It's not silly if I have to turn away the greatest battleship ever built. - Well, that might work. After you handicap the fleet, you can use that pride and honor to float home after everything is sunk. :D

 

 

 

So when has a Battleship...not used it's guns in combat?  The Gulf War with the tomahawk missiles?  What other combat role can a Battleship even do without it's guns?  Launch a catapult fight to depth charge a submarine?  Even anti-aircraft escorting requires the use of the AA guns.

So a Yamato would automatically cause her own fleet to be sunk?  Because 26kts is too slow?  Because getting close too another fleet means sinking?  I guess an Iowa Fleet would be really good at retreating to survive another day I suppose...?  I figure an Iowa Fleet and a Yamato Fleet of equal strength would just tear each other to pieces in battle.

Edited by Sventex, 16 May 2017 - 02:40 PM.

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Jracule #45 Posted 17 May 2017 - 04:59 PM

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View PostSventex, on 16 May 2017 - 09:35 AM, said:

 

So when has a Battleship...not used it's guns in combat?  The Gulf War with the tomahawk missiles?  What other combat role can a Battleship even do without it's guns?  Launch a catapult fight to depth charge a submarine?  Even anti-aircraft escorting requires the use of the AA guns.

So a Yamato would automatically cause her own fleet to be sunk?  Because 26kts is too slow?  Because getting close too another fleet means sinking?  I guess an Iowa Fleet would be really good at retreating to survive another day I suppose...?  I figure an Iowa Fleet and a Yamato Fleet of equal strength would just tear each other to pieces in battle.

 

You were fixated on ship to ship gunnery. Hence why I said multi-role, as in AA and the like. 

 

Yamato's disadvantages are always going to reduce the effectiveness of the fleet. Especially in our scenario of two equal fleets.

 

It's already been established that carrier operations are going to cause the carriers to leave Yamato behind. So what are you going to do? Leave it behind while your escorts are going to stick with the carriers?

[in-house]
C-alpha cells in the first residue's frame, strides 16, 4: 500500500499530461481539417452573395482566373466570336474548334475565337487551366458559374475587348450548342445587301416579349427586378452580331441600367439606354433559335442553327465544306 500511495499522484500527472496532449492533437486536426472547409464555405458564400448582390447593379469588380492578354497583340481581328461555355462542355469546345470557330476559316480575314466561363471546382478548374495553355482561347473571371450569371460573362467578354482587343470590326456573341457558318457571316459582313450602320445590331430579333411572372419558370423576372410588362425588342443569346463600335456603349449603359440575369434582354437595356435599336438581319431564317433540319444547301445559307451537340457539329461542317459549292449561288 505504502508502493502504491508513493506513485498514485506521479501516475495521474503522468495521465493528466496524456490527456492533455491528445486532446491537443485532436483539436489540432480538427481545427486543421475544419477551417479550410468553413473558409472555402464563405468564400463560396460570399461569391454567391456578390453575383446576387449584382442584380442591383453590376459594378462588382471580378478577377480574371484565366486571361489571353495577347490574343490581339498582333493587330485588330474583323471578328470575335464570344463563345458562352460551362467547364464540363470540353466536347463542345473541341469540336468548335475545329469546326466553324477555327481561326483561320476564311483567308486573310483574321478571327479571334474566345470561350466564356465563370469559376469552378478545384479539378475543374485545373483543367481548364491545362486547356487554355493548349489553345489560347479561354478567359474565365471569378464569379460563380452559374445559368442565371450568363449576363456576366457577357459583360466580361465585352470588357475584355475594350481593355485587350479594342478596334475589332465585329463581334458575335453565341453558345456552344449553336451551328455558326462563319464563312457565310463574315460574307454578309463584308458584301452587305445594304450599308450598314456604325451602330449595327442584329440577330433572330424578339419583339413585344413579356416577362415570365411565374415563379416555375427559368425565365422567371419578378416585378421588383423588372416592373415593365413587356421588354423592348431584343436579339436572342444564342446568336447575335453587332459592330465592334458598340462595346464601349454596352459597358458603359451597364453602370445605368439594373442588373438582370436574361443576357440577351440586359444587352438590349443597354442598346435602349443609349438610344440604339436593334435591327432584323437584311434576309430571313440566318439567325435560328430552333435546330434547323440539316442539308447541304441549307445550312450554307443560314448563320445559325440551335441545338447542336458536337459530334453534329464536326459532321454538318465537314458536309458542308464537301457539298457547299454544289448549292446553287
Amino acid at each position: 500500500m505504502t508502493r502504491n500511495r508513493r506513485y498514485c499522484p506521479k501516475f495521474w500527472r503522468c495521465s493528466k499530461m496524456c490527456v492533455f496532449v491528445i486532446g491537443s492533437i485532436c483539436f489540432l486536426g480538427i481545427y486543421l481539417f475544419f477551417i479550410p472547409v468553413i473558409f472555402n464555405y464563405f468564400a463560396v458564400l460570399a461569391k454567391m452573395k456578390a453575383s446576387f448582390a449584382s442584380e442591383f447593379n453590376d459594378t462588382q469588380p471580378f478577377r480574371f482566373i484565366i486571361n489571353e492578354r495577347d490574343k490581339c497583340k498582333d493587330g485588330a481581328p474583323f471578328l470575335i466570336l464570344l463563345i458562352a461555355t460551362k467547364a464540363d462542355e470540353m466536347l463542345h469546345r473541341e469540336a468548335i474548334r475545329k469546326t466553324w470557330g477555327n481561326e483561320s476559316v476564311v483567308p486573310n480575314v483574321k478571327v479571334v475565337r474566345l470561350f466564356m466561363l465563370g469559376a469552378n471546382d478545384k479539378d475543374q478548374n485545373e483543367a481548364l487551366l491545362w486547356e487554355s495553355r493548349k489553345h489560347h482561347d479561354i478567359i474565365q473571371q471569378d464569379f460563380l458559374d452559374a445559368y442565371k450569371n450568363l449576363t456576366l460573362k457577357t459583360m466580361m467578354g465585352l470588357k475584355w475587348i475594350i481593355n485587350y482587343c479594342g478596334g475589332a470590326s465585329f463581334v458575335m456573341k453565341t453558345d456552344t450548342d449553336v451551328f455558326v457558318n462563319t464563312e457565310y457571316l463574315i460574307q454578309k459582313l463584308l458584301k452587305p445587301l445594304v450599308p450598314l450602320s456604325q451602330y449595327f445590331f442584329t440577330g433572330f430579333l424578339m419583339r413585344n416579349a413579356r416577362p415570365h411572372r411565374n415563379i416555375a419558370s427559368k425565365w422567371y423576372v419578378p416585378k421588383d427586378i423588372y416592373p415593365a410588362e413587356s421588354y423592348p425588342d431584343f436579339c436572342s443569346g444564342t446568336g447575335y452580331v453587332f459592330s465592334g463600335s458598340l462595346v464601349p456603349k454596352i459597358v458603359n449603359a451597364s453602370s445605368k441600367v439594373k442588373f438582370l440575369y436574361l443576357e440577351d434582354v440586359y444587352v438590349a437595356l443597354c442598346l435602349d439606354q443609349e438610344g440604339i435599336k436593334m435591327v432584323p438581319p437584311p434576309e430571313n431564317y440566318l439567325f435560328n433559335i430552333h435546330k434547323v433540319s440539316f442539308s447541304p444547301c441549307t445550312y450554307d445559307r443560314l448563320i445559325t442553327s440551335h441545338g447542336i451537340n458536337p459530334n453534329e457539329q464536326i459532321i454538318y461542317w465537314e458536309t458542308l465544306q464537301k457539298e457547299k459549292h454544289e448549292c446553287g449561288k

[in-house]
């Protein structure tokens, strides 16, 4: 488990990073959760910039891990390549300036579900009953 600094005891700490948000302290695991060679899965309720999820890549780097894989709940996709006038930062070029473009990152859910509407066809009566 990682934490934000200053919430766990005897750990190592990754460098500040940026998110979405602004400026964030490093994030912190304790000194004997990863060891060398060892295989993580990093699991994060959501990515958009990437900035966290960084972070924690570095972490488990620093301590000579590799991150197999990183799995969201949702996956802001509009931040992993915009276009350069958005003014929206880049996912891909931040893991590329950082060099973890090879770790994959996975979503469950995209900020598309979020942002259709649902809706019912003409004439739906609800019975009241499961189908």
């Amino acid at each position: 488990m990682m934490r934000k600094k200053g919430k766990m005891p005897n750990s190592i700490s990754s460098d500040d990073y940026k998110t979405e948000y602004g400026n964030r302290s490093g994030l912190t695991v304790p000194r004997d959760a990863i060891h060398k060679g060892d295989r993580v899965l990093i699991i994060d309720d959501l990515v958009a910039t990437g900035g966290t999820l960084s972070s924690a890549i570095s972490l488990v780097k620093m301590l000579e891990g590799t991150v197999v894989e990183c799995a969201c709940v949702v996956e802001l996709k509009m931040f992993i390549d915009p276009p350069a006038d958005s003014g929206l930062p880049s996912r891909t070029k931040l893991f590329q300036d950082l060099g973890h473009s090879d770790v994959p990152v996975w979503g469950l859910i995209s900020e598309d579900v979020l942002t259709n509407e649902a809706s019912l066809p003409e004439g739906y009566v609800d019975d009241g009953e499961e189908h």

Or worst case, you can divide your units. Now you have two fleets that are nowhere near as effective as a whole cohesive unit. 

 

The carriers will decide the battle long before the Iowa and Yamato ever see each other. The question becomes which is going to support the carriers better.The answer is obvious.

 

Like I said, you can defend your favorite ship all you want, but have to acknowledge the failures.

 



Sventex #46 Posted 18 May 2017 - 05:42 PM

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View PostJracule, on 17 May 2017 - 08:59 AM, said:

You were fixated on ship to ship gunnery. Hence why I said multi-role, as in AA and the like. 

 

Yamato's disadvantages are always going to reduce the effectiveness of the fleet. Especially in our scenario of two equal fleets.

 

It's already been established that carrier operations are going to cause the carriers to leave Yamato behind. So what are you going to do? Leave it behind while your escorts are going to stick with the carriers?

Or worst case, you can divide your units. Now you have two fleets that are nowhere near as effective as a whole cohesive unit. 

 

The carriers will decide the battle long before the Iowa and Yamato ever see each other. The question becomes which is going to support the carriers better.The answer is obvious.

 

Like I said, you can defend your favorite ship all you want, but have to acknowledge the failures.

 

 

 

A Battleship is an armored ship covered in guns, of course it's going to be involved in gunnery.  The 5" Mark 12's are guns.  The Bofors are guns.  The Oerlikons are guns.  All of which can be used in a naval battle or air battle, it's all gunnery.

 

Why would a fleet have to abandon it's Battleship?  You said I'm the admiral, and I would never do such a thing.  Why does a fleet half to move at top speed?  The US wouldn't have built all those 21kt battleships if it thought it was a good idea to ditch the slowest ships in a fleet operation.  The fleet was meant to hold together at a slow speed, and I don't see victory in a naval battle being dictated by ship speed.  Sure speed is better when it comes to grand strategy, but when fleet A needs to sink fleet B, it's going to come down to tactics, firepower, armor and luck.